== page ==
Researchers improve neuromorphic computing by creating artificial neurons composed of complex nanomaterials. Previously, ‘spiking neuromorphic computers’ only simulated the connections between each neuron called ‘synapses’ – little organic cables that create a network of electricity in the brain
Now Japanese scientists from the Kyushu Institute of Technology and Osaka University have come up with a new method for improving neuromorphic computing so as to more accurately resemble the human brain – one of the main goals in this new and emerging field of computation.
Their computer chip is enabled by a large arrangement of customized molecular composite structures that store electricity just like a real neuron. The nano-material in question is composed of polyoxometalate (POM) molecules enclosed by single-wall carbon nanotubes (SWNTs). Akin to how neurons store action potential in the form of electric charge, POM contains a mix of metal and oxygen atoms that conduct electricity at a smaller scale.
This kind of microscopic storage is the norm in another field of computational science called quantum computing, where electrons and photons are stored inside of pre-arranged subatomic formations. However, neuromorphic computing is concerned with larger nano-scale resolution which is why scientists believe it is closer to being implemented.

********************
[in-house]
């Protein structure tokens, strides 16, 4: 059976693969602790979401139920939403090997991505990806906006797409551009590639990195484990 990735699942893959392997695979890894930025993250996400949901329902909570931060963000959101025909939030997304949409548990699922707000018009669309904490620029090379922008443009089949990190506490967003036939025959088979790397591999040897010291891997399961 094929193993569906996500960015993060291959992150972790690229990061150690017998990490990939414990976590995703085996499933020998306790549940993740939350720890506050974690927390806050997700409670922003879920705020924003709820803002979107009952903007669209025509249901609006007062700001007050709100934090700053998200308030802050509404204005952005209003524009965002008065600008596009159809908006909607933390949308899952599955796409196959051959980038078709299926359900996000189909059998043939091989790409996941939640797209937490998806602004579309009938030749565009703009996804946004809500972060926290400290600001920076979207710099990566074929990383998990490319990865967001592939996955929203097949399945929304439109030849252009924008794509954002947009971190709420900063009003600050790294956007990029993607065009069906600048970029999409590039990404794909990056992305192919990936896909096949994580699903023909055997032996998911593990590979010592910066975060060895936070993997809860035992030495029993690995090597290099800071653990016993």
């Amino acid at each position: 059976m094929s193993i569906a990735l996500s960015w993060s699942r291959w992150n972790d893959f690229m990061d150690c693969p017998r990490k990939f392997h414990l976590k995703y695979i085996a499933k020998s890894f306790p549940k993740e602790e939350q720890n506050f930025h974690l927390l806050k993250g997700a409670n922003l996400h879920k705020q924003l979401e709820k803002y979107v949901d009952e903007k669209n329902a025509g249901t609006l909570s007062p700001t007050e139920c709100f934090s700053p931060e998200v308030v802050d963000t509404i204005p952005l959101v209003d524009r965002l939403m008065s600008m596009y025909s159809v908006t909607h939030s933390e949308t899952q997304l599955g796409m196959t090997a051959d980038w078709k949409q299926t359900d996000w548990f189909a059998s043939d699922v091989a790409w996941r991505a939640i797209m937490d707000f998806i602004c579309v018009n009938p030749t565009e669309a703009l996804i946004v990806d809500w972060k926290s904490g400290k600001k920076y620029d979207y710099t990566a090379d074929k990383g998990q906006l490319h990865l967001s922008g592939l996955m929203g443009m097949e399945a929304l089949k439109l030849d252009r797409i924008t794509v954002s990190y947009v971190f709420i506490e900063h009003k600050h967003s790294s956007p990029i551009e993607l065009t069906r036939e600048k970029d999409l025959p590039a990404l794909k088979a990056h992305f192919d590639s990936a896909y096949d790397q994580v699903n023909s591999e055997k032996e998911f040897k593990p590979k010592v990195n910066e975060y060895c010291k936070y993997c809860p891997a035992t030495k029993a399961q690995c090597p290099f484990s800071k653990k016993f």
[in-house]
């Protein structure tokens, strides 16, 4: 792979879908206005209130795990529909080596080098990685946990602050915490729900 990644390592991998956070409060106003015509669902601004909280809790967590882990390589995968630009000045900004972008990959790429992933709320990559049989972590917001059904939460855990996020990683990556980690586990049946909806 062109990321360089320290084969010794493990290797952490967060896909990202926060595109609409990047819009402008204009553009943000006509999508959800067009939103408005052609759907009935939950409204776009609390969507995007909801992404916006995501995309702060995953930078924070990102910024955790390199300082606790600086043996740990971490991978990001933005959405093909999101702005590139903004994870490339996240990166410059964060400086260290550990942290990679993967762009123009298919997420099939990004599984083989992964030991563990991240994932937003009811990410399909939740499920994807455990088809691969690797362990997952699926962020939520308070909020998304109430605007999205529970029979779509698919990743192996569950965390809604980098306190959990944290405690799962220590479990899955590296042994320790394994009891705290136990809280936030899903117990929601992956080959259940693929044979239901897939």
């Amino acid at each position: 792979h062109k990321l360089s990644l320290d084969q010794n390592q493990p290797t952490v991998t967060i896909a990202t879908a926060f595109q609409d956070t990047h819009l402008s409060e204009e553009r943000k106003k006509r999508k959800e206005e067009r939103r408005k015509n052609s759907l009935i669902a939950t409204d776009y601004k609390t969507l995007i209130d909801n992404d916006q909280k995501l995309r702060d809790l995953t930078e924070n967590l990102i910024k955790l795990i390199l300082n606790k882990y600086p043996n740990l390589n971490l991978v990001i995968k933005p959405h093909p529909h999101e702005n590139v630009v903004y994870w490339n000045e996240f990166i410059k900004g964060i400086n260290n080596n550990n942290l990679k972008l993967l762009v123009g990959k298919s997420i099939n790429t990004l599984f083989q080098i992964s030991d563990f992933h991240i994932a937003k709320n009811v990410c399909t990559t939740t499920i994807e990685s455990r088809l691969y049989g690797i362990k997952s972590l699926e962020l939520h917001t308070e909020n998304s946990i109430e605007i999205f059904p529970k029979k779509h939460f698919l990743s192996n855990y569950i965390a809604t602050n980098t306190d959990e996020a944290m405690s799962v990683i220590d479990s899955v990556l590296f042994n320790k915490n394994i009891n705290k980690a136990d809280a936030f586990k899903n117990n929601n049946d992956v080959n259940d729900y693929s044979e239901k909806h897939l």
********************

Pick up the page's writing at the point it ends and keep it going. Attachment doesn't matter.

However with that being said quantum computation is enabled by molecular quantum transistors, where electrons are stored inside of the empty space between interlocking atomic cages. In principle that approach is not so different from storing electricity inside of nano-material composite structures scientists have come up with for neuromorphic computing. Perhaps we are witnessing a significant cross over that could eventually lead to merging quantum and neuromorphic computing.
Of course both of them lie in stark contrast to contemporary computer science whereby information is stored inside pulsing chunks of silicon crystal and transmitted along insulated copper wires. Following the trend of miniaturization, neuromorphic computation continues to further the boundaries by simultaneously shrinking and replicating the human brain at nano-scale resolution.
Their new nano-material communicates through the emission of “spikes” i.e. electrical discharges along artificial synaptic corridors – the kind that neuromorphic computing has become well known for. Now, they’re also storing electricity in a way that resembles the action potential of organic neurons. Of course, that will add another layer of informational complexity that is likely to manifest as increased processing power.
Furthermore researchers demonstrate their molecular model can be utilized for next-generation artificial neural networks called “reservoir computing devices”
The study was published in Nature Communications